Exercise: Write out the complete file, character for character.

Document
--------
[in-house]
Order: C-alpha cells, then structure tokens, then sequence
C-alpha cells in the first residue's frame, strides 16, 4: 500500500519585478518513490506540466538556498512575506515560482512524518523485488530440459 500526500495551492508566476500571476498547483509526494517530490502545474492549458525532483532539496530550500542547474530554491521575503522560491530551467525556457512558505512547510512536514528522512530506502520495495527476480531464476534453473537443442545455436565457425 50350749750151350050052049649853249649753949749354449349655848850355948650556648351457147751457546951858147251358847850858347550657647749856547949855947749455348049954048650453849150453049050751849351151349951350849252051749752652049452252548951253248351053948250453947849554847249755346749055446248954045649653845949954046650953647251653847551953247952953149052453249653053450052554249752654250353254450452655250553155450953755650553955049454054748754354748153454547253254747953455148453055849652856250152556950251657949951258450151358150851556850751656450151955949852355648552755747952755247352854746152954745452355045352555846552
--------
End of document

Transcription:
[in-house]
Order: C-alpha cells, then structure tokens, then sequence
C-alpha cells in the first residue's frame, strides 16, 4: 500500500519585478518513490506540466538556498512575506515560482512524518523485488530440459 500526500495551492508566476500571476498547483509526494517530490502545474492549458525532483532539496530550500542547474530554491521575503522560491530551467525556457512558505512547510512536514528522512530506502520495495527476480531464476534453473537443442545455436565457425 50350749750151350050052049649853249649753949749354449349655848850355948650556648351457147751457546951858147251358847850858347550657647749856547949855947749455348049954048650453849150453049050751849351151349951350849252051749752652049452252548951253248351053948250453947849554847249755346749055446248954045649653845949954046650953647251653847551953247952953149052453249653053450052554249752654250353254450452655250553155450953755650553955049454054748754354748153454547253254747953455148453055849652856250152556950251657949951258450151358150851556850751656450151955949852355648552755747952755247352854746152954745452355045352555846552